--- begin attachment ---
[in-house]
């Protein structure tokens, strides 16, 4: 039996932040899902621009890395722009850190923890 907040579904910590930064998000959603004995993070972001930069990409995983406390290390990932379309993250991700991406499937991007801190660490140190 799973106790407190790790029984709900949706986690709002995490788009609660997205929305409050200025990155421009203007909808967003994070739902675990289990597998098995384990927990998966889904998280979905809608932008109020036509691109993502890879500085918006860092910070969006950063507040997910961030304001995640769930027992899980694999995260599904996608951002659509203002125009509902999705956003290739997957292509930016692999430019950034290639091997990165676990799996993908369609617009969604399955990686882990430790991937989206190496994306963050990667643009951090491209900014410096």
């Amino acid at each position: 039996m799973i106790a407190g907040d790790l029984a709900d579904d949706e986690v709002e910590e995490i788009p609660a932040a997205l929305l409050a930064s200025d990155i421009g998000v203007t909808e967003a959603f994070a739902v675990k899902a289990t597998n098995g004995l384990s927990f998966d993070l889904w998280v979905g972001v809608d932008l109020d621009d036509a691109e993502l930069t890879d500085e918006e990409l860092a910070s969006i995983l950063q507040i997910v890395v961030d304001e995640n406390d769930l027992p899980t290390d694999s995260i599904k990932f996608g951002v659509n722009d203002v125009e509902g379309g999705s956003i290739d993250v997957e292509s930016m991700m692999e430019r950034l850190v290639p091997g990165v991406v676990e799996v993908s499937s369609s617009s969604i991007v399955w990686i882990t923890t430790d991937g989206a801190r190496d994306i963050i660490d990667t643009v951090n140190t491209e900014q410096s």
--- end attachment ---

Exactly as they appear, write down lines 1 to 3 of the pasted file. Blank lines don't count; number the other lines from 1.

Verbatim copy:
[in-house]
């Protein structure tokens, strides 16, 4: 039996932040899902621009890395722009850190923890 907040579904910590930064998000959603004995993070972001930069990409995983406390290390990932379309993250991700991406499937991007801190660490140190 799973106790407190790790029984709900949706986690709002995490788009609660997205929305409050200025990155421009203007909808967003994070739902675990289990597998098995384990927990998966889904998280979905809608932008109020036509691109993502890879500085918006860092910070969006950063507040997910961030304001995640769930027992899980694999995260599904996608951002659509203002125009509902999705956003290739997957292509930016692999430019950034290639091997990165676990799996993908369609617009969604399955990686882990430790991937989206190496994306963050990667643009951090491209900014410096």
């Amino acid at each position: 039996m799973i106790a407190g907040d790790l029984a709900d579904d949706e986690v709002e910590e995490i788009p609660a932040a997205l929305l409050a930064s200025d990155i421009g998000v203007t909808e967003a959603f994070a739902v675990k899902a289990t597998n098995g004995l384990s927990f998966d993070l889904w998280v979905g972001v809608d932008l109020d621009d036509a691109e993502l930069t890879d500085e918006e990409l860092a910070s969006i995983l950063q507040i997910v890395v961030d304001e995640n406390d769930l027992p899980t290390d694999s995260i599904k990932f996608g951002v659509n722009d203002v125009e509902g379309g999705s956003i290739d993250v997957e292509s930016m991700m692999e430019r950034l850190v290639p091997g990165v991406v676990e799996v993908s499937s369609s617009s969604i991007v399955w990686i882990t923890t430790d991937g989206a801190r190496d994306i963050i660490d990667t643009v951090n140190t491209e900014q410096s």